Thermaltake is a household name in the PC enthusiast market. They made their name in the PC cooling market by consistently making some of the most high-performance air coolers and fans out there. In recent years, they’ve branched out quite a bit by going into enclosures, power supplies, and peripherals, as well as creating new brands “Tt esports”, “Luxa2”, and “Chao” to target different lifestyles and market segments.
Thermaltake’s Weller Chen and Ramsom Koay were on hand to show off the 2012 product lineup for the company.
Their core product line, Thermaltake, features a full line of PC cases, aimed at three distinct market segments: Entry level, mid-, and hardcore. They showed off the Armor Revo, the Level 10 GT, the Level 10 GTS, and the Commander MS-II and Commander MS-III.
One of the big pushes they’re making in 2012 is giving system builders the option to go all white in their system builds. They are offering white enclosures, CPU coolers, hard drive bays, mice, keyboards, and power supplies so that those who are concerned with aesthetics can easily make a very cool-looking system without having to bust out the masking tape and spray paint.
Chen consistently stressed the overall design philosophy that he feels sets Thermaltake apart from other PC component companies. They think from a gamer’s perspective. What makes it easier for me if I’m travelling to LAN parties? What will keep my gear safe? Where will I hang my headset? The details come through in things like fold-out headset hooks on the cases, modular components that break down for easy storage in luggage, and other refinements that further cement Thermaltake as a premium brand rather than a commodity PC peripheral manufacturer.
Clearly Thermaltake components are design for a specific kind of consumer; many will not jive with the aesthetics or the sizes. However, Thermaltake makes no compromises in this regard and makes no apologies for it. “We obviously target our products to a specific kind of user. Let’s face it, your average home user doesn’t need our products. We are aiming for gamers, system builders, and people are care about performance,” says Chen.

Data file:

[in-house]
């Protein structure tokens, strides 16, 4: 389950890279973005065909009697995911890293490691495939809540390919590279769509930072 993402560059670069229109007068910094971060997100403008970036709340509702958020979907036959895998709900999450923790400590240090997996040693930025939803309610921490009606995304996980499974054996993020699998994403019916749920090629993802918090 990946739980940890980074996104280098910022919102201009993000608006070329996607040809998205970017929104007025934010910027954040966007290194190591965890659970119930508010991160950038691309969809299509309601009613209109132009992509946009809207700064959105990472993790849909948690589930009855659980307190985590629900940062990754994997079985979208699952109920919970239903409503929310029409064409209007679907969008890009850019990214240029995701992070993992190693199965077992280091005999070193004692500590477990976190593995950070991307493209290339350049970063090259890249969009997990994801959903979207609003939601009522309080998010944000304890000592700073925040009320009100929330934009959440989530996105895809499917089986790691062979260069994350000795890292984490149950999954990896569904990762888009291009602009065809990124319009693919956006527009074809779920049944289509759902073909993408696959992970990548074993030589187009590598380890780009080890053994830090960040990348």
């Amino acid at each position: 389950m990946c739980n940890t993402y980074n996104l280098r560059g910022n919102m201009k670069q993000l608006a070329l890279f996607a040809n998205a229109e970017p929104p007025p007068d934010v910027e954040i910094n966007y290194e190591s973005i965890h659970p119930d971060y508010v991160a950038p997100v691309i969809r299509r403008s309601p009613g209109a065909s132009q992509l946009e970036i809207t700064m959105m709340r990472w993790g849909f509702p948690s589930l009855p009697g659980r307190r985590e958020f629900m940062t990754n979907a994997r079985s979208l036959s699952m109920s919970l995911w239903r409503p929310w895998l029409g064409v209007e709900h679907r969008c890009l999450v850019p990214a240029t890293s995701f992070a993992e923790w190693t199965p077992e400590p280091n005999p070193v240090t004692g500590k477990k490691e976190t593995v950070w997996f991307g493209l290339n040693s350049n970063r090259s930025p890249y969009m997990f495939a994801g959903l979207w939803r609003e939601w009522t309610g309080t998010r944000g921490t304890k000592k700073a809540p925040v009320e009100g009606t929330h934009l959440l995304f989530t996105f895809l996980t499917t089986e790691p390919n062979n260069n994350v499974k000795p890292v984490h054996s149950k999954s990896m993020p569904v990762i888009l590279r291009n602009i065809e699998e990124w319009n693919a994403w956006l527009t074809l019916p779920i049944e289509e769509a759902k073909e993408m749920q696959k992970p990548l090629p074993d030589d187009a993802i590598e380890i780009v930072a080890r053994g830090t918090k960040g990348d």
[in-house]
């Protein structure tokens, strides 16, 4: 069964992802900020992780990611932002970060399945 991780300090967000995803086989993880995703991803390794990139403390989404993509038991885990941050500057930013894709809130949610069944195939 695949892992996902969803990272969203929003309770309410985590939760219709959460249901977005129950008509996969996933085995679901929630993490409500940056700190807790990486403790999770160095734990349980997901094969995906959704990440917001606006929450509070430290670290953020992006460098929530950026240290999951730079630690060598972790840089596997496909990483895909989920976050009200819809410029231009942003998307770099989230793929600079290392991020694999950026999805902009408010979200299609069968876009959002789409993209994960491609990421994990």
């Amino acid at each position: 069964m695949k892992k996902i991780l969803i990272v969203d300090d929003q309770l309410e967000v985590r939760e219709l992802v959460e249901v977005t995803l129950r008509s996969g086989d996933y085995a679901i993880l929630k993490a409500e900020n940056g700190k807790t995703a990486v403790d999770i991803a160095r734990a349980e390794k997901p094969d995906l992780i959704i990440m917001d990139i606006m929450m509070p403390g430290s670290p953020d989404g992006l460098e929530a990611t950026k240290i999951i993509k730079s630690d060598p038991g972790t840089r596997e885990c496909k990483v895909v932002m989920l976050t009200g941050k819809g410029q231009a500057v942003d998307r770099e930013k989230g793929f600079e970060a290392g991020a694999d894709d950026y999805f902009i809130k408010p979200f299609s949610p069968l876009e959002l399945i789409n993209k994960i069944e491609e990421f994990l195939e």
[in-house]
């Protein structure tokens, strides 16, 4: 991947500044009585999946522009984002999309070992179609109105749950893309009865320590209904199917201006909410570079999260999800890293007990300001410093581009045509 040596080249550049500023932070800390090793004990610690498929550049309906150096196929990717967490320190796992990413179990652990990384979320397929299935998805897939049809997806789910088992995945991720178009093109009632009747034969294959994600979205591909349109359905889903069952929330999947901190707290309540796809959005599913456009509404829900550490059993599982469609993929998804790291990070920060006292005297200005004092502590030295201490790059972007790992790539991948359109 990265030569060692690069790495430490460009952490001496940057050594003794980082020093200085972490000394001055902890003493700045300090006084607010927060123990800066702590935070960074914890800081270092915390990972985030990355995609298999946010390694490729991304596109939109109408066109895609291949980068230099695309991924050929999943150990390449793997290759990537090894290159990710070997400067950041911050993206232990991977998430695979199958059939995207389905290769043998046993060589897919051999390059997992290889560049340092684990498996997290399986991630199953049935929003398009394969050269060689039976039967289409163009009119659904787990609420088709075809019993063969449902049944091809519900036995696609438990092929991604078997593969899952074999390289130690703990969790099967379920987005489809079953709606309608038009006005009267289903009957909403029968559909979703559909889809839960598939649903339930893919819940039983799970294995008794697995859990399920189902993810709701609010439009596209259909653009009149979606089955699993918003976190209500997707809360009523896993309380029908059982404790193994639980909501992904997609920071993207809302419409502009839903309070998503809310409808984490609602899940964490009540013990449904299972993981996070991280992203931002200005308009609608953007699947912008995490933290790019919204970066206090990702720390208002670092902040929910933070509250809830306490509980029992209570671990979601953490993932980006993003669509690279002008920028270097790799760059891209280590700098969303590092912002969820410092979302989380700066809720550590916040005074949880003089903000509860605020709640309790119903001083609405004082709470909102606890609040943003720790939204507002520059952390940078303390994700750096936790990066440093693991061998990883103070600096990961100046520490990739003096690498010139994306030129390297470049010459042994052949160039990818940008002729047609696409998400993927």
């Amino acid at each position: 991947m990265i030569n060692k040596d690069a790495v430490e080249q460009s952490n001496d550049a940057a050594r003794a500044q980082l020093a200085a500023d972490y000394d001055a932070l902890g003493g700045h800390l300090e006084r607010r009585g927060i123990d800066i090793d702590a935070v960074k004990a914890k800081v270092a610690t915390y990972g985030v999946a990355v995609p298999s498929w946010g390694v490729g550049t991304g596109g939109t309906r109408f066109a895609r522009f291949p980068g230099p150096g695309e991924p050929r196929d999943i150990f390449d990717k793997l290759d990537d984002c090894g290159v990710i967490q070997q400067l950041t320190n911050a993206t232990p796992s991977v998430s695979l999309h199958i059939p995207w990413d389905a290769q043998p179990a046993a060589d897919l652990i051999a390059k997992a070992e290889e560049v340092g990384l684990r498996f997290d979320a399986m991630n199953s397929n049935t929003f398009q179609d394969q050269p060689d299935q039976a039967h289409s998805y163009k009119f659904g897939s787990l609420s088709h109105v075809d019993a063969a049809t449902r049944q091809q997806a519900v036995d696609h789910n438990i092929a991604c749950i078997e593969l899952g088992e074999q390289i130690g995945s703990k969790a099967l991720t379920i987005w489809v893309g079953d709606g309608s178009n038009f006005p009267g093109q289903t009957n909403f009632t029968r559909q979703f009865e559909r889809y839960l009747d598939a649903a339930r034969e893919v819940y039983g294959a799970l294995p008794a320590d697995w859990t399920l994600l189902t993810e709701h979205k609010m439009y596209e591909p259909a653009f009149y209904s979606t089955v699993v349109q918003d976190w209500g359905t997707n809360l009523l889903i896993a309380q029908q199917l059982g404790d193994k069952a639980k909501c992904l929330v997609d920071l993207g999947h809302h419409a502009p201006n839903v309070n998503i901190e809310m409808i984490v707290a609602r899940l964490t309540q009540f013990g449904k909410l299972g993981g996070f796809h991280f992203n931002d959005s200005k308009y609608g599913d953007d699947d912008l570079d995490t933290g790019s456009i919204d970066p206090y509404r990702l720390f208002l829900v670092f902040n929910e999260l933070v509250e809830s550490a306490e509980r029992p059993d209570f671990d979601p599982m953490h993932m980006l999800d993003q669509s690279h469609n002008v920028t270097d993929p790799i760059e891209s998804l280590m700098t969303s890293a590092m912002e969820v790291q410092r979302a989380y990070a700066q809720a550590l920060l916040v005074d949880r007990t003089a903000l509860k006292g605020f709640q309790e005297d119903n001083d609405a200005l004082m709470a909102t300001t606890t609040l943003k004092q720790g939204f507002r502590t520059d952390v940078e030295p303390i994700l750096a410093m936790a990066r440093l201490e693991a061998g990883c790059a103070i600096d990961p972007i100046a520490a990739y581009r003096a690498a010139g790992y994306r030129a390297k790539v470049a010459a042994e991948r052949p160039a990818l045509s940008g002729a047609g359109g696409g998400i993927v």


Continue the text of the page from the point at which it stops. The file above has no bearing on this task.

That’s not to say they’re not trying to break into other markets, though. Their Luxa2 line of mobile accessories such as iPhone cases and chargers are accessible and cater to a younger audience who wants a unique look for their devices. They are also offering entry-level components for general purpose system builds, including the Commander MS-II case and the Smart power supply. But in true Thermaltake fashion, even their low-end have design nods that show their performance heritage (such as a 240mm top grill for radiators in the “entry-level” case).
Thermaltake haven’t abandoned their cooling roots, however. Their 2012 lineup of CPU air and sealed water cooling units are impressive, with design considerations such as easily seperatable fan brackets that allow clearance for socket 2011 systems that feature tall DIMMs. Their air cooler lineup ranges from mid- to high-end and of course, most of them will be available in white as well.
Chen also showed off Thermaltake’s headset lineup, with two esports-focused gaming headsets and a slew of earphones targeted at DJs.
We walked away from the Thermaltake suite with a renewed sense of optimism and respect for the company. They truly do understand PC enthusiasts and their product lineup reflects their continuing commitment to our passion.